New moderator makes community vow
The next Presbyterian moderator the Rev Roy Patton has pledged to build bridges across the community.
The 58-year-old, who was elected on Tuesday and will take up office at the end of May, said he was prepared to meet Sinn Fein as part of his "prophetic ministry".
"I am committed to reaching out to people with the good news of Christ. I am also committed to building bridges across the community so if I received such an invitation I would have to welcome that and to respond positively to that," he said.
"I believe that I would have a responsibility to challenge but also to bring words of hope to such a gathering as well as words of encouragement. As the church seeks to exercise prophetic ministry in terms of all discussion it means that we bring God`s word, to challenge as well as comfort and to bring hope."
Mr Patton was nominated by eight of the 19 Presbyteries which met on Tuesday throughout Ireland to vote for a new moderator. He will take up office on 28 May, succeeding Dr Ivan Patterson. Mr Patton has been minister in Ballygilbert for 17 years.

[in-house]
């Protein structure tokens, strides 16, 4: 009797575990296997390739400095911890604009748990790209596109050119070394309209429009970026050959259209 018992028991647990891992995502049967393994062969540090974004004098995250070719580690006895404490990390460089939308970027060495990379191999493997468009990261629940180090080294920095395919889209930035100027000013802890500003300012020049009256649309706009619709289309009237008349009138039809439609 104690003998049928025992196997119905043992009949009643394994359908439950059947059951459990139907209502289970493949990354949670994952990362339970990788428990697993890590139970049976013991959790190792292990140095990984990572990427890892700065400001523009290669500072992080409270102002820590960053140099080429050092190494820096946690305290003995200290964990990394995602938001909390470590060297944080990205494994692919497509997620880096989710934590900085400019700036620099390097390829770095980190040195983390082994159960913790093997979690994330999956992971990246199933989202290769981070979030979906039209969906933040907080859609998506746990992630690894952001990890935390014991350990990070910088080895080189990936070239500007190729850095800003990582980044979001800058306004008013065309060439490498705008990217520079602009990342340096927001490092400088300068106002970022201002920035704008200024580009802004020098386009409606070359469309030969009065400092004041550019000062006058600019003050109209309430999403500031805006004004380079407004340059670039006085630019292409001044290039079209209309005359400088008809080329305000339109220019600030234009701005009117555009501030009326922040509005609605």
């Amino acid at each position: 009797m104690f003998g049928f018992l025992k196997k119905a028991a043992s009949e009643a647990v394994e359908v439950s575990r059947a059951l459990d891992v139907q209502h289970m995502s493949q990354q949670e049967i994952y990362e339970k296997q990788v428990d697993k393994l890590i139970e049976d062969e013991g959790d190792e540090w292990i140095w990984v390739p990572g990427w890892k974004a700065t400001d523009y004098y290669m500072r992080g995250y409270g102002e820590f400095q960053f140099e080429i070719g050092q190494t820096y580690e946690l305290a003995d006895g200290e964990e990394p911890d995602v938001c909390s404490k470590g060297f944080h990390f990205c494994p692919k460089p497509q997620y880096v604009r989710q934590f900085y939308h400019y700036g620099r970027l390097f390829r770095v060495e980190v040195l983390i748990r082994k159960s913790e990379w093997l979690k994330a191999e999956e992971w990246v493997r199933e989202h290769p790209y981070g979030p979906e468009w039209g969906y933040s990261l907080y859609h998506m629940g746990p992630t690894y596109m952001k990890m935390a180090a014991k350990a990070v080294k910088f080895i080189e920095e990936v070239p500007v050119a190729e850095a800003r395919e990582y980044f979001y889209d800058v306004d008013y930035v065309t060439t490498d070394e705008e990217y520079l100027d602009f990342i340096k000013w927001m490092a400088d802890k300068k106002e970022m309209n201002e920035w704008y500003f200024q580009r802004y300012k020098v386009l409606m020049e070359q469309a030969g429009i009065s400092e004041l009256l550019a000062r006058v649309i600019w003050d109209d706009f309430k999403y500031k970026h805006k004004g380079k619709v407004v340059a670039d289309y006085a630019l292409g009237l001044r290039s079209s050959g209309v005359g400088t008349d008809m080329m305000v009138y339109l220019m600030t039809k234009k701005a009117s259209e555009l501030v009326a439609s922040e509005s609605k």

The Manchester City football supporter graduated from Trinity College Dublin in 1977 with a BA in History, Philosophy and New Testament Studies.
He completed his training for the Presbyterian ministry at Union Theological College in Belfast in 1980 and in 1981 was ordained as assistant minister in St Enoch's in north Belfast before moving to Downshire Road in Newry in 1983. Eleven years later, in 1994 he became minister of Ballygilbert outside Bangor.
Mr Patton said: "The commitment that this church has had and does have in the future will be to building good relationships at a grassroots level and I think that is a very important thing for the church to be able to do as a good neighbour."
He said he planned to attend the Titanic commemoration this year, adding: "The Titanic project has much potential to bring good to this community, certainly the hope is that in terms of tourism that it will be of significance. We don`t want to forget those who lost their lives, at the same time we embrace and welcome this as something that can be very positive in our community."
After being asked whether he considered himself a unionist, the Monaghan-born minister said: "I want to move beyond those kind of labels, my loyalty is larger than that, my loyalty is to Jesus, I am very proud to be from Monaghan, I hold that dearly, I have lived in Northern Ireland for many years now and I am committed to the life of Northern Ireland as well but my loyalties are higher than simply political loyalties."